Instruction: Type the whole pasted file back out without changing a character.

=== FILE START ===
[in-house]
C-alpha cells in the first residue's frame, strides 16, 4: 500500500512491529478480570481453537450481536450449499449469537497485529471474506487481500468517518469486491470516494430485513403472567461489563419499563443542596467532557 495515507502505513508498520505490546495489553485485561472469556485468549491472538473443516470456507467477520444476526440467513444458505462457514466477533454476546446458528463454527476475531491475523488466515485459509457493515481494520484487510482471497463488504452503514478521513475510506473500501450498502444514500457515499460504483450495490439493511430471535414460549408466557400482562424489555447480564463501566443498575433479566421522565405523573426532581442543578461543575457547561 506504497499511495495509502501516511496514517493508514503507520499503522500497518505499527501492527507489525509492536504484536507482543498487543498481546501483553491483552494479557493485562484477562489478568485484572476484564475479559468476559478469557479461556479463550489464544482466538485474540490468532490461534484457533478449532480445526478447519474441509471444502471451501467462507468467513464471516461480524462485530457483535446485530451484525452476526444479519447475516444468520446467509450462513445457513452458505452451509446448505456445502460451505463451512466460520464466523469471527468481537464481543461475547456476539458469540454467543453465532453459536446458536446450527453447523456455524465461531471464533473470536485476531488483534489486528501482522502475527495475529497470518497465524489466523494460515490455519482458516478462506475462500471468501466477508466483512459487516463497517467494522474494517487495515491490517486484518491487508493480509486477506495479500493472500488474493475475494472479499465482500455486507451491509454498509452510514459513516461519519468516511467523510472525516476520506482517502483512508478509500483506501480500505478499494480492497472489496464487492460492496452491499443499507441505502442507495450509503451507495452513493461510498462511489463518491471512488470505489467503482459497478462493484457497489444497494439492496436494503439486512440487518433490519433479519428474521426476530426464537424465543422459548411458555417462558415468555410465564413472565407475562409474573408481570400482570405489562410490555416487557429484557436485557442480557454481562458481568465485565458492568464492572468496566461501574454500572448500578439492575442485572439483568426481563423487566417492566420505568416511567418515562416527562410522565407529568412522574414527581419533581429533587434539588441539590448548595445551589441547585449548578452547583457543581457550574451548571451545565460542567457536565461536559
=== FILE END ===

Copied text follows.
[in-house]
C-alpha cells in the first residue's frame, strides 16, 4: 500500500512491529478480570481453537450481536450449499449469537497485529471474506487481500468517518469486491470516494430485513403472567461489563419499563443542596467532557 495515507502505513508498520505490546495489553485485561472469556485468549491472538473443516470456507467477520444476526440467513444458505462457514466477533454476546446458528463454527476475531491475523488466515485459509457493515481494520484487510482471497463488504452503514478521513475510506473500501450498502444514500457515499460504483450495490439493511430471535414460549408466557400482562424489555447480564463501566443498575433479566421522565405523573426532581442543578461543575457547561 506504497499511495495509502501516511496514517493508514503507520499503522500497518505499527501492527507489525509492536504484536507482543498487543498481546501483553491483552494479557493485562484477562489478568485484572476484564475479559468476559478469557479461556479463550489464544482466538485474540490468532490461534484457533478449532480445526478447519474441509471444502471451501467462507468467513464471516461480524462485530457483535446485530451484525452476526444479519447475516444468520446467509450462513445457513452458505452451509446448505456445502460451505463451512466460520464466523469471527468481537464481543461475547456476539458469540454467543453465532453459536446458536446450527453447523456455524465461531471464533473470536485476531488483534489486528501482522502475527495475529497470518497465524489466523494460515490455519482458516478462506475462500471468501466477508466483512459487516463497517467494522474494517487495515491490517486484518491487508493480509486477506495479500493472500488474493475475494472479499465482500455486507451491509454498509452510514459513516461519519468516511467523510472525516476520506482517502483512508478509500483506501480500505478499494480492497472489496464487492460492496452491499443499507441505502442507495450509503451507495452513493461510498462511489463518491471512488470505489467503482459497478462493484457497489444497494439492496436494503439486512440487518433490519433479519428474521426476530426464537424465543422459548411458555417462558415468555410465564413472565407475562409474573408481570400482570405489562410490555416487557429484557436485557442480557454481562458481568465485565458492568464492572468496566461501574454500572448500578439492575442485572439483568426481563423487566417492566420505568416511567418515562416527562410522565407529568412522574414527581419533581429533587434539588441539590448548595445551589441547585449548578452547583457543581457550574451548571451545565460542567457536565461536559